Aspiring drivers in Hawke's Bay have one of the highest restricted licence test failure rates in the country - but one of the region's top road cops says that could be for the best.
The region's officer in charge of road policing, Senior Sergeant Fred van Duuren, said the tougher testing was for the greater good, because local drivers needed to be competent and confident.
"At the end of the day, if the tests are a little bit more strict, that's got to be a good thing."
Almost 700 people sat the restricted test in the Hastings and Napier districts between February 27 and September 14, with an average failure rate of 66 per cent.
The national average is 59 per cent.
Overall, young Hawke's Bay drivers are the same as those across the country.
"There are good ones and there are bad ones. I think that a lot of young drivers exceed their abilities too soon."
Last month two teenagers were left fighting for their lives following a drag race crash in Central Hawke's Bay.
The new restricted test is longer and harder than the one it replaced. It lasts 45 minutes instead of 30 and involves driving through different speed zones.
Focus Driving School owner and instructor Donna Keeley, Hastings, said parents should invest more time in helping children to achieve the 120 driving hours required to sit the restricted test.
"Parents have to get involved so rather than spending more money on resitting tests, they can prevent that by spending more time with their children and teaching them good driving skills and awareness about what it is to be a safe driver on the road."
Ms Keeley is also the New Zealand Institute of Driving Instructors delegate for the Midlands district, which covers Palmerston North, Hawke's Bay, Tauranga and Hamilton.
She said New Zealand had the highest death rate of teenage drivers in the developed world.
"The changes introduced this year in February follow the driving tests used in Victoria, Australia, which are a lot harder than what we had. Students are resitting or don't pass the test here because they are unprepared or haven't done enough driving hours to be ready for the test."
Ms Keeley said the poor test results reflected a "phasing in period" of the new rules.
"We started with a pass rate of about 21 per cent and for some reason Hawke's Bay was a bit lower than other areas but my latest figures show an October pass rate of 58 per cent.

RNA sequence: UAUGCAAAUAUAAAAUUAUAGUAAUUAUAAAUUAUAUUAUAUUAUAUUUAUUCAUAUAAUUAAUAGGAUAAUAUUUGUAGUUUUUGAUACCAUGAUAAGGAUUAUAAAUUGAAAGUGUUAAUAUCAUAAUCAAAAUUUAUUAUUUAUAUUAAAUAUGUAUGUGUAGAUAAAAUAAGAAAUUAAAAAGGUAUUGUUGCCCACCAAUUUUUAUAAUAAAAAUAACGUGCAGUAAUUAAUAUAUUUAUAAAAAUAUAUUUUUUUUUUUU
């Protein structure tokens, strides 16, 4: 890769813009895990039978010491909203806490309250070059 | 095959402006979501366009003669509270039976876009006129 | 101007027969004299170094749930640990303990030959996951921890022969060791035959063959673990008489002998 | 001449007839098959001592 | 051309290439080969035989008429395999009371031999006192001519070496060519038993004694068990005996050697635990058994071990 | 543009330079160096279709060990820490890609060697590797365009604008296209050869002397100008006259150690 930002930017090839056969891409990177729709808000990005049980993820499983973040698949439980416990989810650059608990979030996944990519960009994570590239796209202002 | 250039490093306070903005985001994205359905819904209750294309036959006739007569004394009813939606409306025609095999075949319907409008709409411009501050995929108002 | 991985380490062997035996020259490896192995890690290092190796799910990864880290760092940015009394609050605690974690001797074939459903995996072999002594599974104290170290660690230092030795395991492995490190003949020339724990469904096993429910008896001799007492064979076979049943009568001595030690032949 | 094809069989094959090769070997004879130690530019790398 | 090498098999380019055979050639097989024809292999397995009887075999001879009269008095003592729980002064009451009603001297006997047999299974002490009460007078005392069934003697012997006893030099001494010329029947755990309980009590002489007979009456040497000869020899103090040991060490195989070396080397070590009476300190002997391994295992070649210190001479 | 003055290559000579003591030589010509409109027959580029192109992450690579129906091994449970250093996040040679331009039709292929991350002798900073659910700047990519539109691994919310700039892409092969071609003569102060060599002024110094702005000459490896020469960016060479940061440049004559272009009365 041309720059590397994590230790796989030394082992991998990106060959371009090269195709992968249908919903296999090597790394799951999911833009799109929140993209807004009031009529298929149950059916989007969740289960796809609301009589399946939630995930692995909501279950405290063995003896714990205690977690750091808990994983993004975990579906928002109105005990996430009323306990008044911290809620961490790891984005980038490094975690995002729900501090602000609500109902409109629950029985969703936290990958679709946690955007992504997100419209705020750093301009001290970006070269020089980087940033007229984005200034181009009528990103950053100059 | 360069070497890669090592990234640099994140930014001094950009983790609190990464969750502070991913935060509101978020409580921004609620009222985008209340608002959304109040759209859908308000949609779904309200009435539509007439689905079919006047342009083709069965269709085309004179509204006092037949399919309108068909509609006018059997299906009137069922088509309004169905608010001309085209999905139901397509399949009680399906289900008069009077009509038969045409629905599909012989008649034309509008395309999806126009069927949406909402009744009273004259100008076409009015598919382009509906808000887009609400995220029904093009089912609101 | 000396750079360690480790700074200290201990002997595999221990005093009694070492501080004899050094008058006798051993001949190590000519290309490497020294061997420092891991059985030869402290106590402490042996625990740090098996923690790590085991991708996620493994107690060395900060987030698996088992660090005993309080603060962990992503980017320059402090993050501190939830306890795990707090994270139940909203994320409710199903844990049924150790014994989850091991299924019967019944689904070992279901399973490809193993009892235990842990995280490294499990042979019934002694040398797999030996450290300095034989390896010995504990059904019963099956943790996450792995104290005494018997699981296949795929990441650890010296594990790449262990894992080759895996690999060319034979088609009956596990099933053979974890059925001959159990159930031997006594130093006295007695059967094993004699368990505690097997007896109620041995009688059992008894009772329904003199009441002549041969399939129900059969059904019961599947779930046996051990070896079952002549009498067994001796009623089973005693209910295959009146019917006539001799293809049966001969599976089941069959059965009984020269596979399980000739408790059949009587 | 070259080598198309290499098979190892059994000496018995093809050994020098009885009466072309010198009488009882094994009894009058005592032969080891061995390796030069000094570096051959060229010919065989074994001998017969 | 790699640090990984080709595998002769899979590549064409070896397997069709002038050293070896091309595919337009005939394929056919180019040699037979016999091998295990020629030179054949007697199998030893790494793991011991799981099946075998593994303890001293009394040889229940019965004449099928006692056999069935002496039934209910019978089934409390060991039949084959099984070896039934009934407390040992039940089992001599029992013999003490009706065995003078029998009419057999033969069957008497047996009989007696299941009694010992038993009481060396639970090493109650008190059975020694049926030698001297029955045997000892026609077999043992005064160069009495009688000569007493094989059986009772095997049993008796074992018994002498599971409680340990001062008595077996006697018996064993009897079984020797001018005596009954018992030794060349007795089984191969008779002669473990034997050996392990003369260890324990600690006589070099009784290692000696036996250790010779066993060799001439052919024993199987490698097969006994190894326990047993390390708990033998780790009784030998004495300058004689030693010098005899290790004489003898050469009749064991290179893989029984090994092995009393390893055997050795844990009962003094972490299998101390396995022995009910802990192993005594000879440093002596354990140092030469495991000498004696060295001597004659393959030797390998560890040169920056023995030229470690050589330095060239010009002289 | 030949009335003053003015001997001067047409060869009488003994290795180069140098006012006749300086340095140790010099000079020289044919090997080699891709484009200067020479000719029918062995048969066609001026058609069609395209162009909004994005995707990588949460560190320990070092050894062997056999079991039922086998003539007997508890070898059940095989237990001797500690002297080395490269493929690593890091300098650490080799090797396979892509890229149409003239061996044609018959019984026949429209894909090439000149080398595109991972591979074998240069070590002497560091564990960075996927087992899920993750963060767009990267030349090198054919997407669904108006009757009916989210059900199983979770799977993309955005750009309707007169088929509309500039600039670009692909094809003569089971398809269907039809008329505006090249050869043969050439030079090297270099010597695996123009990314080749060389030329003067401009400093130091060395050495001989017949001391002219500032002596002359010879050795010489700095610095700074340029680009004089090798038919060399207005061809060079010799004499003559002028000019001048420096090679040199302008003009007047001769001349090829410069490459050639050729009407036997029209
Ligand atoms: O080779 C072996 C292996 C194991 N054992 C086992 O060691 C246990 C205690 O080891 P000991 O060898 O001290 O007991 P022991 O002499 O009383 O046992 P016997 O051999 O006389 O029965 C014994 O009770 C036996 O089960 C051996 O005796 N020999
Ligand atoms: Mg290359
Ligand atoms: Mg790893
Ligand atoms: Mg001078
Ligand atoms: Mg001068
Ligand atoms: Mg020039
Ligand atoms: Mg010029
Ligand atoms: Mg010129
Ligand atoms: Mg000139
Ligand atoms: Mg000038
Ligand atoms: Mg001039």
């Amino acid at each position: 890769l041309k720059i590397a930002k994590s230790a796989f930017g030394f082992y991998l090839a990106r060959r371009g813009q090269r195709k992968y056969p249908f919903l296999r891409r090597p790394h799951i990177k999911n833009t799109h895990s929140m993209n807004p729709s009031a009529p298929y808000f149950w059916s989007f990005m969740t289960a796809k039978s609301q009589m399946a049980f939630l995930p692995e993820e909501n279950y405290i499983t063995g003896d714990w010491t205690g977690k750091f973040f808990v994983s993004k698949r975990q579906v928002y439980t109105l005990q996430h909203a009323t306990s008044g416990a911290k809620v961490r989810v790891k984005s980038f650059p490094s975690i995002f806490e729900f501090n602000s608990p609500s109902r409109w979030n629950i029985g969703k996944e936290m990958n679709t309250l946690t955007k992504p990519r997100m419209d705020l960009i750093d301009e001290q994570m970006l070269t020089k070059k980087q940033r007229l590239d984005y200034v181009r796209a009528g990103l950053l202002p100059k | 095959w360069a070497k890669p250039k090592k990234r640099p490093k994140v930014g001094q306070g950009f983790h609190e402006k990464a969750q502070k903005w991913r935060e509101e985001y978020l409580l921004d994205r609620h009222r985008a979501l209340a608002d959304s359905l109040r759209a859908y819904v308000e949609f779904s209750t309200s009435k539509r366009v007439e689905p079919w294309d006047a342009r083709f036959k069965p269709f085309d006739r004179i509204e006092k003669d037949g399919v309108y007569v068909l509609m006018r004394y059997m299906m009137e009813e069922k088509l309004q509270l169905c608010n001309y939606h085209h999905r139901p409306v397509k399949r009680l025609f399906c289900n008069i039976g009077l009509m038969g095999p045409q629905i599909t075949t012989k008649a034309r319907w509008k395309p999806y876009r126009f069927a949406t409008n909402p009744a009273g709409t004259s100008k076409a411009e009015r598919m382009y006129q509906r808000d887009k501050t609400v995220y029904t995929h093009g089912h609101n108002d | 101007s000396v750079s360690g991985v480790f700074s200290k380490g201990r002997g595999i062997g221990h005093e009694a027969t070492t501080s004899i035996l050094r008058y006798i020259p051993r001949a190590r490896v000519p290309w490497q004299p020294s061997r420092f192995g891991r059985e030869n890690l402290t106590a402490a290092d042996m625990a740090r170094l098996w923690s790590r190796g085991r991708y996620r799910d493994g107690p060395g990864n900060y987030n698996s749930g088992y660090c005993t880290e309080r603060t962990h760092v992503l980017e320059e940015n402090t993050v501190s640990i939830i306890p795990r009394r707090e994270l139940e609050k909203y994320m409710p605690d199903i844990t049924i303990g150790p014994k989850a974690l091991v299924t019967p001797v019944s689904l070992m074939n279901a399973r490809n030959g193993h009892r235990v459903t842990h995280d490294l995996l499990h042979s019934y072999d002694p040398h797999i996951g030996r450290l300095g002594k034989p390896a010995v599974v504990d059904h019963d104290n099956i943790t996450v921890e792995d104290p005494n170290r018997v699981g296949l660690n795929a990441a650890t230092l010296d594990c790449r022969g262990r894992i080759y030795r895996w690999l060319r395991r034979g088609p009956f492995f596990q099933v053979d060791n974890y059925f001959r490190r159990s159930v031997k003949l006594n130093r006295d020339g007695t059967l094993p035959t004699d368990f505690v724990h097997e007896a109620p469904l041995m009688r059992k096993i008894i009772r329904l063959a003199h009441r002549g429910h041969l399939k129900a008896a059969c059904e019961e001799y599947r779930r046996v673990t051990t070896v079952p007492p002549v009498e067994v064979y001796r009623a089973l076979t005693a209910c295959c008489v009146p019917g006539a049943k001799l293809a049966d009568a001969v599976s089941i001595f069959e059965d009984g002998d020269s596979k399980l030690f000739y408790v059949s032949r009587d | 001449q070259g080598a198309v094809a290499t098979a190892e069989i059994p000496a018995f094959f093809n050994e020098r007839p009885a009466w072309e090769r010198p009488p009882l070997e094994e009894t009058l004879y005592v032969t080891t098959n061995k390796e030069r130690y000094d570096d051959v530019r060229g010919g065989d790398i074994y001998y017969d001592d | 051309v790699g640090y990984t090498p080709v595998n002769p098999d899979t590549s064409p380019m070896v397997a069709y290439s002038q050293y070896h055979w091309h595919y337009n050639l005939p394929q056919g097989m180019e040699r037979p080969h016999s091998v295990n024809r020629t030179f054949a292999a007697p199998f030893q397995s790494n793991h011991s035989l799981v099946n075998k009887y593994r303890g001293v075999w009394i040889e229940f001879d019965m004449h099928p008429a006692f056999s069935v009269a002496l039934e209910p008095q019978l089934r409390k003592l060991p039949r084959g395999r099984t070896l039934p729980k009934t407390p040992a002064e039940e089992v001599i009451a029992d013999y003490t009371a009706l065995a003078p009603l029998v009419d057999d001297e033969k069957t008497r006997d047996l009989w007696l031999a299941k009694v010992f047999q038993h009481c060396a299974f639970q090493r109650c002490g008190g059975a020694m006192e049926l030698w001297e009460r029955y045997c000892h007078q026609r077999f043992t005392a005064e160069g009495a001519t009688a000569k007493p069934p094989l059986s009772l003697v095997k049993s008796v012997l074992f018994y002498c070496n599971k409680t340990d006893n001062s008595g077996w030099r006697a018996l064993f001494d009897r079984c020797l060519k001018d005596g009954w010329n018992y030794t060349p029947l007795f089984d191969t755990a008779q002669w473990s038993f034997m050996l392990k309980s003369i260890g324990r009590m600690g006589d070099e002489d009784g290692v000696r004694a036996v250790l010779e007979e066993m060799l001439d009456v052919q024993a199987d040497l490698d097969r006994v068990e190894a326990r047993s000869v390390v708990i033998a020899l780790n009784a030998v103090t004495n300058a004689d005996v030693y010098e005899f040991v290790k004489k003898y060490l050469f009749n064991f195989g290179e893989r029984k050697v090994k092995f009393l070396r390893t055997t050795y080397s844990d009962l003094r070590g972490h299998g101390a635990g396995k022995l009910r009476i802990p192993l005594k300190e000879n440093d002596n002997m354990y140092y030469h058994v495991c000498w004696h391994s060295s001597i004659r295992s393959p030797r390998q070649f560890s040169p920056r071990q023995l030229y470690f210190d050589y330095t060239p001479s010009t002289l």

"Each month hinges on how many are sitting the test and we usually get more during the holidays."
The real value of the change might not be known for some years.
"The whole purpose of this is to see if we are lowering the crash and death rate. It will take a few years to see those figures emerge."
Ms Keeley said information was available online so parents could find out how best to help their children prepare for the test.
"There is an AA education programme designed to help parents prepare their children and I offer help as well, I've designed a handout which explains what is needed, to try and make it look less daunting."
Top Drive instructor Linda Satherley, Napier, said the number of people asking to resit their licence test had increased since the changes were introduced.
"We might have people who have failed once, twice or on rare occasions, three times. You have to do a basic assessment of their driving to work out where they might be falling down."
Most of those who failed needed to be more prepared and spend more time "doing their homework" to reach the standard now required.
"They are generally accepting of the advice I give them because they want the licence, that's what the end result is."
NZTA figures show almost 21,000 motorists sat the new test between February 27 and September 14, and almost 12,300 failed.
Of those, about 8900 had their exams cut short because of critical or immediate-failure errors such as being involved in a collision, driving at excessive speed and ignoring instructions.
The 2011 pass rate was 81 per cent.
NZTA spokesman Andrew Knackstedt said the new test was designed to better prepare novice drivers and the organisation made no apology for that.
"New Zealand has one of the highest rates of teen road deaths in the OECD.
"We have made it very clear from the beginning that this is a more challenging test and we encourage people to ensure they are adequately prepared before sitting it."
But Mr Knackstedt said the pass rate was expected to climb gradually as people recognised the need to put in more preparation. Latest figures suggested that was happening. The pass rate has risen from 38 per cent in March to 52 per cent last month.
Controversy around the test flared after an internal NZ Driver Licensing memo was leaked to the media last month. Written by national operations manager Gerard Clark, the memo said the pass rate should be about 40 per cent.
In March - a month after the test was introduced - the pass rate plummeted to 38 per cent.
Mr Knackstedt denied the existence of set rates.
"There is no target for pass or fail rates and there is no quota. There is, however, an expectation that the test will be applied with a degree of consistency around the country. The fact of the matter is more than 50 per cent of applicants are now passing restricted licence tests," he said. "People are getting the message that this is a harder test [and] they are putting in more preparation."
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